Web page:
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Exam information

What you need to know about the LSAT

The LSAT is one part of the admission process to law school in the United States, Canada, and some other countries. It includes five 35-minute timed sections of multiple-choice questions, of these types:

• Analytical Reasoning
• Logical Reasoning

These three question types may appear in any of the five sections.

Your score on only four of the five sections will be counted. The remaining section is used to try out new test questions and will not be counted toward your score. This unused section will only be identified in your score report.

At the end of the test, you will have 35 minutes to construct a sample of your writing. This will not be scored, but a copy of it will be sent with your scores to each institution receiving them.

Your score report will include your current score, older LSAT scores in the past 5 years, and a percentile ranking that compares your score with other test-takers in the past 3 years.

Exam facts

When is it available?

The LSAT is given four times each year, on Saturdays in the United States. Test dates are in June, September/October, December, and February. Special Monday sessions are offered for people who observe Saturday as a Sabbath. International administrations may fall on days other than Saturday. Check here for more scheduling information.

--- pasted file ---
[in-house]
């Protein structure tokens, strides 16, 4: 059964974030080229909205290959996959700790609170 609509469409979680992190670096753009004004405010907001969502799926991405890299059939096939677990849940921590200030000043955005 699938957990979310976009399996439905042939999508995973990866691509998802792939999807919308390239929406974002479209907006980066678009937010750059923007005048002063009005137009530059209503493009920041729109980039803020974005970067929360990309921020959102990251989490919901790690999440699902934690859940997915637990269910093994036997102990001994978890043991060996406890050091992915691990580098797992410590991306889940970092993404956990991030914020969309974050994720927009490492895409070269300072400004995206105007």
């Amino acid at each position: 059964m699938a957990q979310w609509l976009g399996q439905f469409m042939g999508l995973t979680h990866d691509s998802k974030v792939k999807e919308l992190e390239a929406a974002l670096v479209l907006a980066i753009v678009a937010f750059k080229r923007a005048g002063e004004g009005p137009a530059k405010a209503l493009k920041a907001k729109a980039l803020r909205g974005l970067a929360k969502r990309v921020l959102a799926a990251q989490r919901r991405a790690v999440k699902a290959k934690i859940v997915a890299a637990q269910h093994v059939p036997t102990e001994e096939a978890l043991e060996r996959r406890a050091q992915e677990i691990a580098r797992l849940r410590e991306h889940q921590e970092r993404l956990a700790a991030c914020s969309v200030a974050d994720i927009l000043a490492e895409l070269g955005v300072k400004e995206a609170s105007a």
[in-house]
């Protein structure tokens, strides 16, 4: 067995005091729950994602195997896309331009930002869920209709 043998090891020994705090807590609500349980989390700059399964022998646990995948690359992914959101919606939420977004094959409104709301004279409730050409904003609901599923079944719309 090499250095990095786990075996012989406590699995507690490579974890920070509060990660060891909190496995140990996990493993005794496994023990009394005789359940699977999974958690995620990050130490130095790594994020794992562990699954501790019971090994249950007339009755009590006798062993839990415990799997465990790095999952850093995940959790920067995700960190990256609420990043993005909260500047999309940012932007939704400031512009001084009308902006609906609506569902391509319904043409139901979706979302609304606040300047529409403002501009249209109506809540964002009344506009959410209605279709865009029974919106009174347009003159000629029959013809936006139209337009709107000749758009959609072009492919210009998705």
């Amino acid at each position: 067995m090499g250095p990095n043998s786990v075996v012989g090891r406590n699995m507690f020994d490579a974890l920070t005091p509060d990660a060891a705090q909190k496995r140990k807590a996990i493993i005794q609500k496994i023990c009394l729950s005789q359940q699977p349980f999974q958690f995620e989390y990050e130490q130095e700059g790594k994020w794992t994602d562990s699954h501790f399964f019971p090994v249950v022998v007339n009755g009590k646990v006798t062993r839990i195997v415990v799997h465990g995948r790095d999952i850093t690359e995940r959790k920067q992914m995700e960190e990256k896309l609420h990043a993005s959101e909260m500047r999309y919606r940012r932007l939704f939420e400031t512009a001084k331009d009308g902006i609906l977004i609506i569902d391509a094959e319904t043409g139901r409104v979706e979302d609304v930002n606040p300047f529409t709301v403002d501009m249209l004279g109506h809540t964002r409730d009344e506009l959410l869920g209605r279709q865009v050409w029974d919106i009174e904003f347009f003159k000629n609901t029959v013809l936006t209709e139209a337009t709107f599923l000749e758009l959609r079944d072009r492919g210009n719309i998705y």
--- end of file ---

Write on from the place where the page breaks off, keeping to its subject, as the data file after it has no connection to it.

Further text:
LSAT scores from December or before are usually required for law school applications for the following fall. It is highly recommended, however, that you take the test before December, such as in June or September/October, in case emergency rescheduling is necessary.

You will also need to consider choosing a date according to the availability of “disclosed” testing. A “disclosed” LSAT administration simply means that you will have access to a more complete score report. Most LSAT test dates in the U.S. are disclosed. Find more information about this topic on the official Law School Admission Council LSAT page here.

What are some Tips & Tricks

Familiarity will be your ally when you take the LSAT. This test is divided into sections, but the types of questions are mixed within these sections. Become familiar with the types of questions you will see. Also, become comfortable working with a time limit. As you practice, do so with a timer. This way, you will not have any unpleasant surprises to distract you on test day.

How much time is allowed?

The LSAT is listed as a half-day test, but it is wise to allow a time span of about 7 hours for the entire testing process.

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